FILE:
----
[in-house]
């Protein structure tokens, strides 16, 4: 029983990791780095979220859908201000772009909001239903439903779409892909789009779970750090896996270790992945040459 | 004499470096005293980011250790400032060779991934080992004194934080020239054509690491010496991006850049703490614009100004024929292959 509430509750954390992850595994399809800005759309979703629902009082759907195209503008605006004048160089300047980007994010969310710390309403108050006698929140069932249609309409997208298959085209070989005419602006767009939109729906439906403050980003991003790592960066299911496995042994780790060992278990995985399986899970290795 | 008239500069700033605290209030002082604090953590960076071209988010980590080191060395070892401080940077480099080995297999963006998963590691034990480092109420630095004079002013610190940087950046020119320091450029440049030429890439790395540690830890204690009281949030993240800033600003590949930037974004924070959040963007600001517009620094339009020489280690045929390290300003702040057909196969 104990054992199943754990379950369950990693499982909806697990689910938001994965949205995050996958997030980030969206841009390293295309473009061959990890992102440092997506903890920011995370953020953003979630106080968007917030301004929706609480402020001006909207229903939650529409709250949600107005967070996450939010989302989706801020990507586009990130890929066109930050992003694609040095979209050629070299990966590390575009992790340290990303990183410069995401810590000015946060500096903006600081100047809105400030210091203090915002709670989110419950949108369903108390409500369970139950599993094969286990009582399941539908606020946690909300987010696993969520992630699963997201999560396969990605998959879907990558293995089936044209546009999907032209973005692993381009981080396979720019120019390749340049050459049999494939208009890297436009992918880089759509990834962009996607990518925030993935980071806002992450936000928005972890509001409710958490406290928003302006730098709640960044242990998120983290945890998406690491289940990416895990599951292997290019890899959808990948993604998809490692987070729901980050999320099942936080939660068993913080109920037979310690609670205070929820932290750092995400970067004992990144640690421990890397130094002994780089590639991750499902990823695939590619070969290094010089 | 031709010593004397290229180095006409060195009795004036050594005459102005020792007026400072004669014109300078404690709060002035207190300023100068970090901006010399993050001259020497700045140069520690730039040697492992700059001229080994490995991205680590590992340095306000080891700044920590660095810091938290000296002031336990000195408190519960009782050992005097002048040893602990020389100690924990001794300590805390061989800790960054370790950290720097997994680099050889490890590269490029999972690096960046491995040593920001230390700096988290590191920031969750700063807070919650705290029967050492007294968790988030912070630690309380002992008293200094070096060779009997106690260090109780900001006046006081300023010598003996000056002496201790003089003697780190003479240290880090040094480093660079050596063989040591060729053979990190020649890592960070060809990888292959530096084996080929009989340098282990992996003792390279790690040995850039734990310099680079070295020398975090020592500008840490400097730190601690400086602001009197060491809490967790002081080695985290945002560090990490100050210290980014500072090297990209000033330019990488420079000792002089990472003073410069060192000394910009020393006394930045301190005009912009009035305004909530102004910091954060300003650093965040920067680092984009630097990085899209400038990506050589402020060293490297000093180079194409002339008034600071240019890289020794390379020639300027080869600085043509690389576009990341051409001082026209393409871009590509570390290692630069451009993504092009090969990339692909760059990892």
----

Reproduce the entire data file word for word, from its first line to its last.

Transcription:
[in-house]
């Protein structure tokens, strides 16, 4: 029983990791780095979220859908201000772009909001239903439903779409892909789009779970750090896996270790992945040459 | 004499470096005293980011250790400032060779991934080992004194934080020239054509690491010496991006850049703490614009100004024929292959 509430509750954390992850595994399809800005759309979703629902009082759907195209503008605006004048160089300047980007994010969310710390309403108050006698929140069932249609309409997208298959085209070989005419602006767009939109729906439906403050980003991003790592960066299911496995042994780790060992278990995985399986899970290795 | 008239500069700033605290209030002082604090953590960076071209988010980590080191060395070892401080940077480099080995297999963006998963590691034990480092109420630095004079002013610190940087950046020119320091450029440049030429890439790395540690830890204690009281949030993240800033600003590949930037974004924070959040963007600001517009620094339009020489280690045929390290300003702040057909196969 104990054992199943754990379950369950990693499982909806697990689910938001994965949205995050996958997030980030969206841009390293295309473009061959990890992102440092997506903890920011995370953020953003979630106080968007917030301004929706609480402020001006909207229903939650529409709250949600107005967070996450939010989302989706801020990507586009990130890929066109930050992003694609040095979209050629070299990966590390575009992790340290990303990183410069995401810590000015946060500096903006600081100047809105400030210091203090915002709670989110419950949108369903108390409500369970139950599993094969286990009582399941539908606020946690909300987010696993969520992630699963997201999560396969990605998959879907990558293995089936044209546009999907032209973005692993381009981080396979720019120019390749340049050459049999494939208009890297436009992918880089759509990834962009996607990518925030993935980071806002992450936000928005972890509001409710958490406290928003302006730098709640960044242990998120983290945890998406690491289940990416895990599951292997290019890899959808990948993604998809490692987070729901980050999320099942936080939660068993913080109920037979310690609670205070929820932290750092995400970067004992990144640690421990890397130094002994780089590639991750499902990823695939590619070969290094010089 | 031709010593004397290229180095006409060195009795004036050594005459102005020792007026400072004669014109300078404690709060002035207190300023100068970090901006010399993050001259020497700045140069520690730039040697492992700059001229080994490995991205680590590992340095306000080891700044920590660095810091938290000296002031336990000195408190519960009782050992005097002048040893602990020389100690924990001794300590805390061989800790960054370790950290720097997994680099050889490890590269490029999972690096960046491995040593920001230390700096988290590191920031969750700063807070919650705290029967050492007294968790988030912070630690309380002992008293200094070096060779009997106690260090109780900001006046006081300023010598003996000056002496201790003089003697780190003479240290880090040094480093660079050596063989040591060729053979990190020649890592960070060809990888292959530096084996080929009989340098282990992996003792390279790690040995850039734990310099680079070295020398975090020592500008840490400097730190601690400086602001009197060491809490967790002081080695985290945002560090990490100050210290980014500072090297990209000033330019990488420079000792002089990472003073410069060192000394910009020393006394930045301190005009912009009035305004909530102004910091954060300003650093965040920067680092984009630097990085899209400038990506050589402020060293490297000093180079194409002339008034600071240019890289020794390379020639300027080869600085043509690389576009990341051409001082026209393409871009590509570390290692630069451009993504092009090969990339692909760059990892």